Plant growth and productivity are greatly affected by abiotic stresses such as drought, salinity, and temperature. Drought stress is one of the major limitations to crop productivity worldwide due to its multigene nature, making the production of transgenic crops a challenging prospect. To develop crop plant with enhanced tolerance of drought stress, a basic understanding of physiological, biochemical, and gene regulatory networks is essential. In the signal transduction network that leads from the perception of stress signals to the expression of stress-responsive genes, transcription factors (TFs) play an essential role. Because TFs, as opposed to most structural genes, tend to control multiple pathways steps, they have emerged as powerful tools for the manipulation of complex metabolic pathways in plants. One such class of TFs is DREB/CBF that binds to drought responsive cis-acting elements. Transgenic plants have been developed with enhanced stress tolerance by manipulating the expression of DREB/CBF. Recently the functions of an increasing number of plant TFs are being elucidated and increased understanding of these factors in controlling drought stress response has lead to practical approaches for engineering stress tolerance in plants. The utility of the various TFs in plant stress research we review is illustrated by several published examples. The manipulation of native plant regularity networks therefore represents a new era for genetically modified crops. This review focuses on the recent understanding, latest advancements related to TFs and present status of their deployment in developing stress tolerant transgenic plants.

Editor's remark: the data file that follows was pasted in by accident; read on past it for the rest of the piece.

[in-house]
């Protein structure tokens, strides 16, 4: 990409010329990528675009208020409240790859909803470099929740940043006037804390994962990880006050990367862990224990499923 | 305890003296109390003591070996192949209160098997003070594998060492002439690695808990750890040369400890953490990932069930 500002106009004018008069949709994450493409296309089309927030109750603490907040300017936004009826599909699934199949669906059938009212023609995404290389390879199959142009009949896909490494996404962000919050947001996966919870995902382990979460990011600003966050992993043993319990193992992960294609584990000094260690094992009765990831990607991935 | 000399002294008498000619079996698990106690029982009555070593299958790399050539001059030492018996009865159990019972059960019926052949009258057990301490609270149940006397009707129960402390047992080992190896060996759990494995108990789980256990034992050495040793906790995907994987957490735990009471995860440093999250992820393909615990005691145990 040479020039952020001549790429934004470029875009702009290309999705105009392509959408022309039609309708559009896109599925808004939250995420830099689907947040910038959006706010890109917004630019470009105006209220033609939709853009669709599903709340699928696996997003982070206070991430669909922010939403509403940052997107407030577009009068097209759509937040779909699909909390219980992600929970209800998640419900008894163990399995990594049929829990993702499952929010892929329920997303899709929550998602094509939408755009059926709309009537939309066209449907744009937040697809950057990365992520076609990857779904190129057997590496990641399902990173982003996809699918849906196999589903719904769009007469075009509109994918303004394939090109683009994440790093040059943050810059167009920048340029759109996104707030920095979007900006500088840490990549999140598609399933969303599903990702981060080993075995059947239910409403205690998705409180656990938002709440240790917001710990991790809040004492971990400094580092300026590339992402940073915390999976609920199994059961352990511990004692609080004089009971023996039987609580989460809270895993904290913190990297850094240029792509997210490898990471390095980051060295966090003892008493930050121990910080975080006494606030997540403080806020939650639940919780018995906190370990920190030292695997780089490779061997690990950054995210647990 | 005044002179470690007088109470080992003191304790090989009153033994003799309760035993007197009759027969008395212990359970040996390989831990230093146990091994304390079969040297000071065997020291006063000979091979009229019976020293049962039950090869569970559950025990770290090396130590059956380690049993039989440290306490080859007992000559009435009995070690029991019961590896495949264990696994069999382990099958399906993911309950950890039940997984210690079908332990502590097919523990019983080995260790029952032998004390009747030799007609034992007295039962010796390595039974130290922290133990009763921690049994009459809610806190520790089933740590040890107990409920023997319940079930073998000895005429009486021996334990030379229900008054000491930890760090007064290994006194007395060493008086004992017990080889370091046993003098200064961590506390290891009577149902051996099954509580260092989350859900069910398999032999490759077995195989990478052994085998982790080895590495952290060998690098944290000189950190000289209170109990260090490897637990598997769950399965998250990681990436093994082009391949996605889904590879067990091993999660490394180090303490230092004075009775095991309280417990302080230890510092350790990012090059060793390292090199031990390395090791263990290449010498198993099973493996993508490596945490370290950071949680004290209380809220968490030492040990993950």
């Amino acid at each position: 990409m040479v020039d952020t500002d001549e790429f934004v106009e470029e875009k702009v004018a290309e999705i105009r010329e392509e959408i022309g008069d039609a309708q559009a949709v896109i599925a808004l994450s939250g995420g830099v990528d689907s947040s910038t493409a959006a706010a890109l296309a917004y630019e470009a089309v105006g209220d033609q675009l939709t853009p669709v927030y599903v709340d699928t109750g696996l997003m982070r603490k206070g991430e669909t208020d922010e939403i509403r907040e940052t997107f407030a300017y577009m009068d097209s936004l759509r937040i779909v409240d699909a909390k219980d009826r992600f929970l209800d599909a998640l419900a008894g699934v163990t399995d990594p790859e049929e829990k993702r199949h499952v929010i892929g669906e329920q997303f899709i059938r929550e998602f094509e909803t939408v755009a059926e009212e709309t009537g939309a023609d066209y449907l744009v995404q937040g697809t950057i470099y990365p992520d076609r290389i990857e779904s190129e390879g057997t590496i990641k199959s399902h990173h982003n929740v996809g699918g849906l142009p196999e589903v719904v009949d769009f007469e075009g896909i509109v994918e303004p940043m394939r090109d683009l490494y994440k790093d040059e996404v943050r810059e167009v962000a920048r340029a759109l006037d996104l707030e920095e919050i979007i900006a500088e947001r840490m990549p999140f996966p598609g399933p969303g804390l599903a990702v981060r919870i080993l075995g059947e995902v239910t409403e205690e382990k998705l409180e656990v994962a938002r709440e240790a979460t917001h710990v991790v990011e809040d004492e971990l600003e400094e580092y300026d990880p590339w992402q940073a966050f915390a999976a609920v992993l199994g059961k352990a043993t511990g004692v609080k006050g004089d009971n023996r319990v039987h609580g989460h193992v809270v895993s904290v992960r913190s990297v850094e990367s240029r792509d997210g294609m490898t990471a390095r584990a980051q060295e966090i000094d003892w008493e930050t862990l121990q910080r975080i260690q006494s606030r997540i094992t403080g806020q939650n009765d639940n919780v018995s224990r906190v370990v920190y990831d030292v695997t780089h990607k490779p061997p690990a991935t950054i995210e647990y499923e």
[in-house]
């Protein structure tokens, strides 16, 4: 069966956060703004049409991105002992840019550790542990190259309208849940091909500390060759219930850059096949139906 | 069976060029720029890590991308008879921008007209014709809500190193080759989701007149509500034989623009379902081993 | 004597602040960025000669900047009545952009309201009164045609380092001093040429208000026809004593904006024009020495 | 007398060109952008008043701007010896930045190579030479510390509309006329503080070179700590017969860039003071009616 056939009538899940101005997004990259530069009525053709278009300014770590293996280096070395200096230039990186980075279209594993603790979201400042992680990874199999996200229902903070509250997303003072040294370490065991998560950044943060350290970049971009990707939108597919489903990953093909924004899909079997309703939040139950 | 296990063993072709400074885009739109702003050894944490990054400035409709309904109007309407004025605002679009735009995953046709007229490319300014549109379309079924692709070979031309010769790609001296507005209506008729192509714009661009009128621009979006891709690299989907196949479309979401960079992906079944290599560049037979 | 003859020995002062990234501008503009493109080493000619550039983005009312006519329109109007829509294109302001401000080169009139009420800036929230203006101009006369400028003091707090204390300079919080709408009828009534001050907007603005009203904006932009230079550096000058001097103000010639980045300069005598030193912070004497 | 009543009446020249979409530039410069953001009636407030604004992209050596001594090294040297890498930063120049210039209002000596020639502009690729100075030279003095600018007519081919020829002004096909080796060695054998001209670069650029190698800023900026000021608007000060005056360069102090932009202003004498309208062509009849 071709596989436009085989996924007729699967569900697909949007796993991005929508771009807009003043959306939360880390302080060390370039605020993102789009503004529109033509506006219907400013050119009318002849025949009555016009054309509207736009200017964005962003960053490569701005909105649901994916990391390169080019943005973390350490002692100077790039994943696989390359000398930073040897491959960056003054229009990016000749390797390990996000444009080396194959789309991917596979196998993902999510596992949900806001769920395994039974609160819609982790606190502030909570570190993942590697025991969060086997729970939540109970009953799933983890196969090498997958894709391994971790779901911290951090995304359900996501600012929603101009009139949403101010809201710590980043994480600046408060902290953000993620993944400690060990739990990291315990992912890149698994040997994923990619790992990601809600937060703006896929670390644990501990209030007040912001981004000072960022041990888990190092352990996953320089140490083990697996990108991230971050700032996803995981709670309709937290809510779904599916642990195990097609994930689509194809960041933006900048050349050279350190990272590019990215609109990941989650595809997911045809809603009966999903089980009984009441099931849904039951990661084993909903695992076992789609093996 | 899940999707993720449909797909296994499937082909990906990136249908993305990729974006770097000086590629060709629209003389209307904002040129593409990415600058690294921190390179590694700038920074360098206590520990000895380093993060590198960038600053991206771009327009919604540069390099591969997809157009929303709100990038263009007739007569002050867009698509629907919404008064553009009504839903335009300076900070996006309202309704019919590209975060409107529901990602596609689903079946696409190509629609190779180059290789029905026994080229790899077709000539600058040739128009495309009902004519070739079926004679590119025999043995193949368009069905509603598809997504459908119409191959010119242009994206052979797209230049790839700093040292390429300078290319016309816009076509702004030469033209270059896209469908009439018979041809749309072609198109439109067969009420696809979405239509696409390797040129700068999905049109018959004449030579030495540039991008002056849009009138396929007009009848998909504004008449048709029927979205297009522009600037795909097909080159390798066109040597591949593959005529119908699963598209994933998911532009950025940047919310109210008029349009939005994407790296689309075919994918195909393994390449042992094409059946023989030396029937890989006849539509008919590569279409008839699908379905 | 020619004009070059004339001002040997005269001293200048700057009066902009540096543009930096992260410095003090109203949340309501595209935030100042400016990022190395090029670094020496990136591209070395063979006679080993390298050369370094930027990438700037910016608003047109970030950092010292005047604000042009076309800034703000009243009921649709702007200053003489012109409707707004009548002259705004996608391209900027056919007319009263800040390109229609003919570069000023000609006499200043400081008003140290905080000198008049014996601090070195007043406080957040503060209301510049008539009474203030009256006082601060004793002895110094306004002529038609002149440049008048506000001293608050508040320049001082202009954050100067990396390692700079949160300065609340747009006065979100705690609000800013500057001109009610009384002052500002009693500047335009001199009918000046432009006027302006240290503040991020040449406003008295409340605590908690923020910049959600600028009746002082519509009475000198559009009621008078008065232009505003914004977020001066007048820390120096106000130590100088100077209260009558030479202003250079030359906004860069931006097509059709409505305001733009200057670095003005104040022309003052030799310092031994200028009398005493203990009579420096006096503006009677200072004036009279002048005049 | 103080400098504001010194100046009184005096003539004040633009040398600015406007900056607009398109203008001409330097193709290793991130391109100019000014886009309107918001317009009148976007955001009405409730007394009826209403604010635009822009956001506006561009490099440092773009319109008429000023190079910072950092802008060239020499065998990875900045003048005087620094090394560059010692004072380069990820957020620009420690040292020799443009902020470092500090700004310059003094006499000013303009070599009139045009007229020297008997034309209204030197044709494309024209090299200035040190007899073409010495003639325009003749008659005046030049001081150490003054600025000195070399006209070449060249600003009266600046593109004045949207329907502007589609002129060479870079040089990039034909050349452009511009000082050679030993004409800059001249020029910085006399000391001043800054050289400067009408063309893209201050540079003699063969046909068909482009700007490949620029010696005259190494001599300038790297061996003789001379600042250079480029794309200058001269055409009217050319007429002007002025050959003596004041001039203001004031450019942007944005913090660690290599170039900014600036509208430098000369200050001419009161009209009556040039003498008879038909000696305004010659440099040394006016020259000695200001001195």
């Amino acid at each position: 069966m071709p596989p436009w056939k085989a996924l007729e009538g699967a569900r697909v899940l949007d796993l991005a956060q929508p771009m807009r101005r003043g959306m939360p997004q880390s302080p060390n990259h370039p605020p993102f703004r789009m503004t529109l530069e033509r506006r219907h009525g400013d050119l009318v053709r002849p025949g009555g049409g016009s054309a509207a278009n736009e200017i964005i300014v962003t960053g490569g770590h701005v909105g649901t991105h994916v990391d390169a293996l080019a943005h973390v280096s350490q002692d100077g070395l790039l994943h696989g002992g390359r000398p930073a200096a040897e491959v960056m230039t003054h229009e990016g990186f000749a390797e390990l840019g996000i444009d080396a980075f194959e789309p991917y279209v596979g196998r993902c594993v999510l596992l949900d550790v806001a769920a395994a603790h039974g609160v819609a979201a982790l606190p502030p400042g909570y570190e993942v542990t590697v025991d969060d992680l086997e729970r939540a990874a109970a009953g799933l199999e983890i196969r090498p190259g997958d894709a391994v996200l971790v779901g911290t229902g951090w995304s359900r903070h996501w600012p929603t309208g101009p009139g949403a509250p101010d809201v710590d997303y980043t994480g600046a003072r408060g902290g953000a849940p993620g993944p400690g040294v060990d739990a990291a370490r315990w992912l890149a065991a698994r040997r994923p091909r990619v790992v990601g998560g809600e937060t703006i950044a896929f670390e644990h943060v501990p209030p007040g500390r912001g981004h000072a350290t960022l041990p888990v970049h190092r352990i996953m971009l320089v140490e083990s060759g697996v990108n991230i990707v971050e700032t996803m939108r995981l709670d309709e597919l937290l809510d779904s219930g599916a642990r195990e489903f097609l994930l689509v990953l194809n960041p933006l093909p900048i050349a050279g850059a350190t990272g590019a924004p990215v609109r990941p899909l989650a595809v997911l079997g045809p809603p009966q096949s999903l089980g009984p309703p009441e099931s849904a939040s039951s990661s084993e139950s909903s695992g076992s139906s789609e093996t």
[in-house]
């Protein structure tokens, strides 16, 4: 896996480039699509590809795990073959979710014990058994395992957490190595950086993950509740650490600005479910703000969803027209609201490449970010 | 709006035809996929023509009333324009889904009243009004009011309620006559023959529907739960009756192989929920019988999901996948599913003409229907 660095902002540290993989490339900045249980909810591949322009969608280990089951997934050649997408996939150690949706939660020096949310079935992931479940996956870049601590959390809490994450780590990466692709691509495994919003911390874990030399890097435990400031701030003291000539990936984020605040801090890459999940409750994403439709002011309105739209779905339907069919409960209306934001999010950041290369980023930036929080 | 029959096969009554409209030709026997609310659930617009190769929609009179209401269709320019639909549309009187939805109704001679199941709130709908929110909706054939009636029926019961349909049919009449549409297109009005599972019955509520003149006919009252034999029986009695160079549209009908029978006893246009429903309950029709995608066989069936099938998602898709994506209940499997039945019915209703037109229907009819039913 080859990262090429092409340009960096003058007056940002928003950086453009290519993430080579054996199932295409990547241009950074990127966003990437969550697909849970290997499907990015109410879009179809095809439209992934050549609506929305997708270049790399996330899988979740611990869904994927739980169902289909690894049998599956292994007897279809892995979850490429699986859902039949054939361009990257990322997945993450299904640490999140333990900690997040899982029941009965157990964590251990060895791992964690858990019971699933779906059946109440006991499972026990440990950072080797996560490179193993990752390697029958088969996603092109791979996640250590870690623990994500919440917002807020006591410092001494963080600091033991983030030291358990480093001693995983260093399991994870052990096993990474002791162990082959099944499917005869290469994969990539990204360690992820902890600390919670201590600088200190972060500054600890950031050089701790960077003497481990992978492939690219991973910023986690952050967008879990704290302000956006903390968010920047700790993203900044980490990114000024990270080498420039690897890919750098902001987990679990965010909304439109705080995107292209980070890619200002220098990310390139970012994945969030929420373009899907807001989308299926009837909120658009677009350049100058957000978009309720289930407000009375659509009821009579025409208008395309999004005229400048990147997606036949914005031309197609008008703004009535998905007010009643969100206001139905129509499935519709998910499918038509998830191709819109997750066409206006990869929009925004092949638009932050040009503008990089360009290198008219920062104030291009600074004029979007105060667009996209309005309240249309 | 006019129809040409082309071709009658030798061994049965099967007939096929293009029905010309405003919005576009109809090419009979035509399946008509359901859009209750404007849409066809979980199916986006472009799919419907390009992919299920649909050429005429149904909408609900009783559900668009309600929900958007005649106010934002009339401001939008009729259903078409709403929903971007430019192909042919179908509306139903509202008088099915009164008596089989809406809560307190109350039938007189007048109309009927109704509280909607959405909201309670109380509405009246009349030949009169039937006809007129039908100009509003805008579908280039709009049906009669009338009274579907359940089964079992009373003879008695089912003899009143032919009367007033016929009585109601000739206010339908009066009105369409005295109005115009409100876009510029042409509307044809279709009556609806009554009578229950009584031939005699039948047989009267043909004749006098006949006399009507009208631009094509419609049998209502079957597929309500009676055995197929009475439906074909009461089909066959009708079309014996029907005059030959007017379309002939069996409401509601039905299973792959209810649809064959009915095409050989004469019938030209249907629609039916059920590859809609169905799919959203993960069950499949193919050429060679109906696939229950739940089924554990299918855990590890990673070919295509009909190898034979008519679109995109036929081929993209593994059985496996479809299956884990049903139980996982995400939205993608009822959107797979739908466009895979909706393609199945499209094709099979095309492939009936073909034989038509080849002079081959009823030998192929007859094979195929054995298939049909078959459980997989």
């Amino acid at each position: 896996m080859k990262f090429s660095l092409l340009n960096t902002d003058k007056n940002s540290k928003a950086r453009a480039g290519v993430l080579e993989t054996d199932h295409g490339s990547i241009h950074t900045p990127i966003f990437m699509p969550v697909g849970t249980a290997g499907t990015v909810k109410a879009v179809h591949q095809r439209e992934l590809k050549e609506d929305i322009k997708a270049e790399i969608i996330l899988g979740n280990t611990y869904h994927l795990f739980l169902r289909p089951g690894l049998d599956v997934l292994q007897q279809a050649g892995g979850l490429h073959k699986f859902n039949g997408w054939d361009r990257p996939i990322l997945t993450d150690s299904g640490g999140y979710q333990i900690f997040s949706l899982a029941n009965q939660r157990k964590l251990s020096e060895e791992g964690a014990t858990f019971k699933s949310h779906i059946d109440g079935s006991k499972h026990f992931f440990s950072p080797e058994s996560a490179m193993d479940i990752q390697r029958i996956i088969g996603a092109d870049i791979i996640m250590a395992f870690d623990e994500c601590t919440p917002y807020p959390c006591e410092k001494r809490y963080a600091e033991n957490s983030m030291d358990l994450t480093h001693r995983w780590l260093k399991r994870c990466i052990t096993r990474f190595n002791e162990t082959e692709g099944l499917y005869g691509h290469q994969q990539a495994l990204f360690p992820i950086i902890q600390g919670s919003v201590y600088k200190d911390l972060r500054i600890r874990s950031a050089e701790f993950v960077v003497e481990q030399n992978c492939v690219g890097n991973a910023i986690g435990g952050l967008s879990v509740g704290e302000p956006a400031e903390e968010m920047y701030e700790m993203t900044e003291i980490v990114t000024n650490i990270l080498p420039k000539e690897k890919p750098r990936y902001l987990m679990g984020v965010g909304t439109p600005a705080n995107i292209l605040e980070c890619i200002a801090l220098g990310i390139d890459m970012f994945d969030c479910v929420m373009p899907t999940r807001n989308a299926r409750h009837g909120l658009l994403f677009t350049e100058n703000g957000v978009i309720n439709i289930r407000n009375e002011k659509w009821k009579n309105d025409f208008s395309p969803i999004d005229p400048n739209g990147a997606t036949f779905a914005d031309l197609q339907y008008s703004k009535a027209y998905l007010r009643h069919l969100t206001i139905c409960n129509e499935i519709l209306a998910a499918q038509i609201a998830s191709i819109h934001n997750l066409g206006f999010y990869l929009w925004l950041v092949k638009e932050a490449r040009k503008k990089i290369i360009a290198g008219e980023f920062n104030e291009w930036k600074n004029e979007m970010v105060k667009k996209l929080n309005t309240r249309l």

Copyright © 2011 American Institute of Chemical Engineers (AIChE).